Perplexing pandemic performance

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With the global economy in the doldrums, the stock market’s booming performance seems to reflect a totally different reality, leaving many investors to wonder why.

The economic damage wrought by lockdowns and measures to control the spread of COVID-19 has been deep and sustained, leaving the global economy in a severe recession. Although most economists agree the global economy will bounce back in 2021, this outlook is being tempered daily in the face of the recent resurgence in global infection rates and continued signs of a softening in the economic recovery.

And yet, despite the pandemic-induced economic woes, global equity markets have largely soared, from the low reached on March 23. This performance has left many investors baffled as to the cause of this apparent disconnect between the performance of the economy and that of the markets.

Historically, the apparent disconnect between the markets and the economy is fairly normal. That’s because stock prices tend to reflect the outlook for the future earnings and prospects of a specific company. What the broader economy is doing at any given time can influence stock prices, but there’s not always a direct correlation. Looking at the current situation, while the overall economy is struggling, certain companies have actually prospered during the pandemic.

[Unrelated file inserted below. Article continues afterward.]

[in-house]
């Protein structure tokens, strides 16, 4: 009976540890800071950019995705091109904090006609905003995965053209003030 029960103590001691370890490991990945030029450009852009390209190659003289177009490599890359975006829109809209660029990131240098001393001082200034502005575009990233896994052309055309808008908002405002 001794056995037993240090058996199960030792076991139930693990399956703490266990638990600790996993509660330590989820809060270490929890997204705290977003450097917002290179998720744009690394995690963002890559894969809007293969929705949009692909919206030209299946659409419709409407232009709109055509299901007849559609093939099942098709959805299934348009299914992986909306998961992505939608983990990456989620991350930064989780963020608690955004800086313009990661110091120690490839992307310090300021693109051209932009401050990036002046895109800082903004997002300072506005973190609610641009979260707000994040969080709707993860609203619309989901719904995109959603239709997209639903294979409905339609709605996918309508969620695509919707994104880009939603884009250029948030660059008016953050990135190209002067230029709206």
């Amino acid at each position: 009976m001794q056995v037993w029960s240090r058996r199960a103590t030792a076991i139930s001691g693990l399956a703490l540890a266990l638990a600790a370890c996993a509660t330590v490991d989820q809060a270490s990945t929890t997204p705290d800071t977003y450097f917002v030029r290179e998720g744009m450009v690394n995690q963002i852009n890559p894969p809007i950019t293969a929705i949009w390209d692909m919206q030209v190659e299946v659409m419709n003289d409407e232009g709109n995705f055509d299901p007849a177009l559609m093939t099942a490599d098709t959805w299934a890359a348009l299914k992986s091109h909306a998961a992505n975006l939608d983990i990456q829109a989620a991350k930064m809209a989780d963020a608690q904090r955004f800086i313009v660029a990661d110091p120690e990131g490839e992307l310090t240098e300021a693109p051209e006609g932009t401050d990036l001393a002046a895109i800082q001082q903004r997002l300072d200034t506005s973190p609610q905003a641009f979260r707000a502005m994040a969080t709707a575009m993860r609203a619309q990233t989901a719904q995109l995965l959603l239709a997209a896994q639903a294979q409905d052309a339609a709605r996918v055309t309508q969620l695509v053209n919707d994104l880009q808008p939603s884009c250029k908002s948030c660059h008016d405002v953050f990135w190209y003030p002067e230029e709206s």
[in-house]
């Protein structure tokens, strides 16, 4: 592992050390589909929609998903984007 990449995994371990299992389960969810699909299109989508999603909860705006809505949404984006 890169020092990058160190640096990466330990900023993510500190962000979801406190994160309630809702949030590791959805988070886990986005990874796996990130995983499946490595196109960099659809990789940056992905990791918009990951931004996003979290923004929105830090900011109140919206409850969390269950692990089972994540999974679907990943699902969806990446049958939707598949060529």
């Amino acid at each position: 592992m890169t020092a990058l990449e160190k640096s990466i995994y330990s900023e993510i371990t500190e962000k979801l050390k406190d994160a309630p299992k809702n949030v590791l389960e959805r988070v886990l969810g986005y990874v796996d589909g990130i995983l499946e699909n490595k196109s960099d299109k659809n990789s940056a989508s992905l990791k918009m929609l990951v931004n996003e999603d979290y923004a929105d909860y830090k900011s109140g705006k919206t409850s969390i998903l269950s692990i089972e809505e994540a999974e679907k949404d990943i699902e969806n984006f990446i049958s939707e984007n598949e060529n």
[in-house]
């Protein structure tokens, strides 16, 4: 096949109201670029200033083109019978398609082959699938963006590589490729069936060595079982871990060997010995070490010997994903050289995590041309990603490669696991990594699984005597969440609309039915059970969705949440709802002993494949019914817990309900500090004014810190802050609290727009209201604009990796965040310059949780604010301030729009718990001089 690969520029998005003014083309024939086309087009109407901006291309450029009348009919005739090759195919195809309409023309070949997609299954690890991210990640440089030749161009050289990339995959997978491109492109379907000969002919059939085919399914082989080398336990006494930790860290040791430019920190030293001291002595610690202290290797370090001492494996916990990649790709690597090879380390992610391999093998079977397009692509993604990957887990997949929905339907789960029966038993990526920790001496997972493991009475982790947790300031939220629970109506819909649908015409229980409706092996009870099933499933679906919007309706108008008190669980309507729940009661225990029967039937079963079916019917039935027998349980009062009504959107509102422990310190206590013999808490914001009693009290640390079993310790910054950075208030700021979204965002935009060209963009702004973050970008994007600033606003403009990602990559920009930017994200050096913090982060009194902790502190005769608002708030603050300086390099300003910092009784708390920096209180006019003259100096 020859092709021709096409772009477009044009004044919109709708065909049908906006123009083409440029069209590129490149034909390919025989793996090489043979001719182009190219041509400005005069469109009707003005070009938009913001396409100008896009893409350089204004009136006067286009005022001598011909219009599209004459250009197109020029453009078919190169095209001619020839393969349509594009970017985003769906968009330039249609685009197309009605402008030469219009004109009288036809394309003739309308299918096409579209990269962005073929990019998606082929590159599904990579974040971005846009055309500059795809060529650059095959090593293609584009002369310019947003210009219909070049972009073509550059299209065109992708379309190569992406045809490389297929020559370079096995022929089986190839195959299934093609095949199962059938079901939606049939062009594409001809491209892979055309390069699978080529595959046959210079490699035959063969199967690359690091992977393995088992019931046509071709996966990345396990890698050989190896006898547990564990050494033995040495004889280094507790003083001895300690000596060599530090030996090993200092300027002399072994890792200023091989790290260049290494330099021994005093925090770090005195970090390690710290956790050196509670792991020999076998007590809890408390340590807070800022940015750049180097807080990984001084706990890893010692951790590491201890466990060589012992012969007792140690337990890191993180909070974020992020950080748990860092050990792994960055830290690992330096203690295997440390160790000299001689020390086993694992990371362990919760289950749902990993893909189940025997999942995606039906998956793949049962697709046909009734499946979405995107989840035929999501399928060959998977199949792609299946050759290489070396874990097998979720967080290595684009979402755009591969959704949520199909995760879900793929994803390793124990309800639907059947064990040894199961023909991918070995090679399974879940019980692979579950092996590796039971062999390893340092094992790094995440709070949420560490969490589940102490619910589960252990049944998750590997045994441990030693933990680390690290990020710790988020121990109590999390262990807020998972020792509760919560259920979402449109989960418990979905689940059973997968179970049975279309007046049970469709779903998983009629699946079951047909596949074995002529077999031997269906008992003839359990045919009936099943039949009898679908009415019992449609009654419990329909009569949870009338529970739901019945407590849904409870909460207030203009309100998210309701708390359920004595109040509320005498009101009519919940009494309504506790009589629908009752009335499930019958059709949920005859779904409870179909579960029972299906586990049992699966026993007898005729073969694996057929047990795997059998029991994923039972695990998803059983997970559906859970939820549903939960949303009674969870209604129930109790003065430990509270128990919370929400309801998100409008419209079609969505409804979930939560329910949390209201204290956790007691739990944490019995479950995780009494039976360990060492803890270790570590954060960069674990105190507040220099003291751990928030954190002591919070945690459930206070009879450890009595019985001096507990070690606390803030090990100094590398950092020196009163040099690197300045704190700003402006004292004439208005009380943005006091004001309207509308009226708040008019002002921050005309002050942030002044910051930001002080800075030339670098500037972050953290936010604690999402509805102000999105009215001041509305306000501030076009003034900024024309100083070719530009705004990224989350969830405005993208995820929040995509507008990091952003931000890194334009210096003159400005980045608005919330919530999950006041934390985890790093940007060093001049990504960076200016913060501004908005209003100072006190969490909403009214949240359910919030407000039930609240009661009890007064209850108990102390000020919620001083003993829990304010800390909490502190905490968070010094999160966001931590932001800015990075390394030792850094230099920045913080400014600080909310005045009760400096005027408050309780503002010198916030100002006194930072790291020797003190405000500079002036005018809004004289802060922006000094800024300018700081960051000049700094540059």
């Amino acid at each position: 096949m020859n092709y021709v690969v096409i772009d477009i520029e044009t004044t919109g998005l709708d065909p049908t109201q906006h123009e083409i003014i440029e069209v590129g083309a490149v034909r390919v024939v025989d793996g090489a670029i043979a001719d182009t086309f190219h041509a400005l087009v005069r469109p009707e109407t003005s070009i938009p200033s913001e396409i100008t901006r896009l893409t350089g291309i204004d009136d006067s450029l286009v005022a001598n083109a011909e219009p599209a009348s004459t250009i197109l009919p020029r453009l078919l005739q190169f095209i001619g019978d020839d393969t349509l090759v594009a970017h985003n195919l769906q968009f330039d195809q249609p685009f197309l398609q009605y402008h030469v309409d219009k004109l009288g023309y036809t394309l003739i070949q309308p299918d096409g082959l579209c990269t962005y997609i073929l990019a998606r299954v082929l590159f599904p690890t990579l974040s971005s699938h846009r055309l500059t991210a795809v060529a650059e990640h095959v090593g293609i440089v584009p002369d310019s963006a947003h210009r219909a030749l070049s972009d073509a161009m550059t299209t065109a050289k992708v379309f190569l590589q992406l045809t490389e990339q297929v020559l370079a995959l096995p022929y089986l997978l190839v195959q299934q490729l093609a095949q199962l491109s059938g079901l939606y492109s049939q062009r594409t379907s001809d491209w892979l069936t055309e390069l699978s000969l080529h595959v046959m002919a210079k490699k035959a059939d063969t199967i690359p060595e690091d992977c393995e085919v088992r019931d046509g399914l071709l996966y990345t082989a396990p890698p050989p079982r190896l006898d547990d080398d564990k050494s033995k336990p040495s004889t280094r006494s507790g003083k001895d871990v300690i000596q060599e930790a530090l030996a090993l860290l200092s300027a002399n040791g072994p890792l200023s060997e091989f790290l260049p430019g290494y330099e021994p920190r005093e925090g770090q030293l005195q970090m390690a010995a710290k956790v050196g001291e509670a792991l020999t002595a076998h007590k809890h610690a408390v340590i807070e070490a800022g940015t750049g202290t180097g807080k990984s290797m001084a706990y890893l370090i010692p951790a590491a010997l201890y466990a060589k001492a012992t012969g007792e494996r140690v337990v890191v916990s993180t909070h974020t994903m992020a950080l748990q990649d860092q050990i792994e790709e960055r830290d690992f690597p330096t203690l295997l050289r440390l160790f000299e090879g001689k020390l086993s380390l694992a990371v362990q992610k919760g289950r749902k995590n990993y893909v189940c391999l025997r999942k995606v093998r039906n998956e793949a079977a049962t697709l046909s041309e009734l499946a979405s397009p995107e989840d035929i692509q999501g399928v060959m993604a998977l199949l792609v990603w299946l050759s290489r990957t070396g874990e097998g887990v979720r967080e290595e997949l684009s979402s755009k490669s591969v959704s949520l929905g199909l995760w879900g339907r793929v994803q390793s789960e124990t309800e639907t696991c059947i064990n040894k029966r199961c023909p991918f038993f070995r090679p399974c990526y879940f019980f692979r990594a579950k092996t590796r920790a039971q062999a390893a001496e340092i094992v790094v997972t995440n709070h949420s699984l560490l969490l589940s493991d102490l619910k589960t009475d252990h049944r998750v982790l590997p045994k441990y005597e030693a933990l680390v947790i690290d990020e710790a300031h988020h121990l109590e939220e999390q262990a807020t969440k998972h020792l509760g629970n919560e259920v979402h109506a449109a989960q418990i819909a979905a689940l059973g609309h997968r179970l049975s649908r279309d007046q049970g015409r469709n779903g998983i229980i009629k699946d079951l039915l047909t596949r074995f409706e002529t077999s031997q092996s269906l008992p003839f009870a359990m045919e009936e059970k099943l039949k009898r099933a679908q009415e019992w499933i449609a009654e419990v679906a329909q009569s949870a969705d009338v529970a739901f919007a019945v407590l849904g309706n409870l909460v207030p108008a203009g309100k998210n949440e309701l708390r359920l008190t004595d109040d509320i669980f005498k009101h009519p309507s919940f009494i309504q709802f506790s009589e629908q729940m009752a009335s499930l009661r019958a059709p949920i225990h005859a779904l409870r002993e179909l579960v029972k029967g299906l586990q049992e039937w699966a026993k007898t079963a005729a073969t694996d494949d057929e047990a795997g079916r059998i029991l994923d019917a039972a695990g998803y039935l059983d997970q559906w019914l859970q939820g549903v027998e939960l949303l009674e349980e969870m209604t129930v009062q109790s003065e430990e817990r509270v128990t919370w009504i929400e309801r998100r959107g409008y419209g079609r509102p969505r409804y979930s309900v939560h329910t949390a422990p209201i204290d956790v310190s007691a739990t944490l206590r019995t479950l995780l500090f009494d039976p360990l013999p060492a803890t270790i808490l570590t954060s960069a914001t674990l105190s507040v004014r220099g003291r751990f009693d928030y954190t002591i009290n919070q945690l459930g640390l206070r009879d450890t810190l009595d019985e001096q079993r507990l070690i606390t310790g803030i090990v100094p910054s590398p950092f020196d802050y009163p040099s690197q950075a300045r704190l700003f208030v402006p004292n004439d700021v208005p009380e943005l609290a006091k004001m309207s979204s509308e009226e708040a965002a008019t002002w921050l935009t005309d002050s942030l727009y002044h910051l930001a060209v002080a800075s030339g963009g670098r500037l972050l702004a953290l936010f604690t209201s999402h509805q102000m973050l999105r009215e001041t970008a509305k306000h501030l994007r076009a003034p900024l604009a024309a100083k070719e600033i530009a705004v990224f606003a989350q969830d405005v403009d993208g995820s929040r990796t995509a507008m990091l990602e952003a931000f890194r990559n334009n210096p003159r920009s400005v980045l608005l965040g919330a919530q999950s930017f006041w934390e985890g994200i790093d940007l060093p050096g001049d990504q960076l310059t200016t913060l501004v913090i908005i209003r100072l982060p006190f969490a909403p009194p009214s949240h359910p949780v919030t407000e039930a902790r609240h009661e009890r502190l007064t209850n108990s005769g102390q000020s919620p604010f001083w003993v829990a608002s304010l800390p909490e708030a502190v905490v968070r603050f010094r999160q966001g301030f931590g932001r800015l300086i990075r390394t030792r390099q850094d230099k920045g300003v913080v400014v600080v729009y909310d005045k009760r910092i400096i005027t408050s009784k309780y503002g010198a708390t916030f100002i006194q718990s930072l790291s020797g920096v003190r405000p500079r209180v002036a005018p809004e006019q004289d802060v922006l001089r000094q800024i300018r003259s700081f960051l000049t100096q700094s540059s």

Another important factor is that the performance of an index – such as the S&P 500 – does not necessarily reflect the performance of all or even the majority of stocks that make up that index. If one or a few sectors of an index surge high enough, they can pull the overall index up with them, covering the poorer performance of the rest of the market.

And that’s exactly what’s happened: there’s been a massive surge in technology share prices. In fact if we strip away the performance of key technology company shares – specifically Facebook, Amazon, Apple, Netflix, Microsoft and Alphabet (the parent company of Google) – the S&P 500’s year-to-date return is actually negative.

Yet, this support for technology stocks even during the economic slowdown is reasonable. Their services and products are almost perfectly aligned with what their customers need in a socially distanced and locked-down world, including work-from-home support, telecommunications, online entertainment and education, web-based support, and point-and-click delivery services.

Adam Bosak is an Investment Advisor with RBC Dominion Securities Inc. Member–Canadian Investor Protection Fund.

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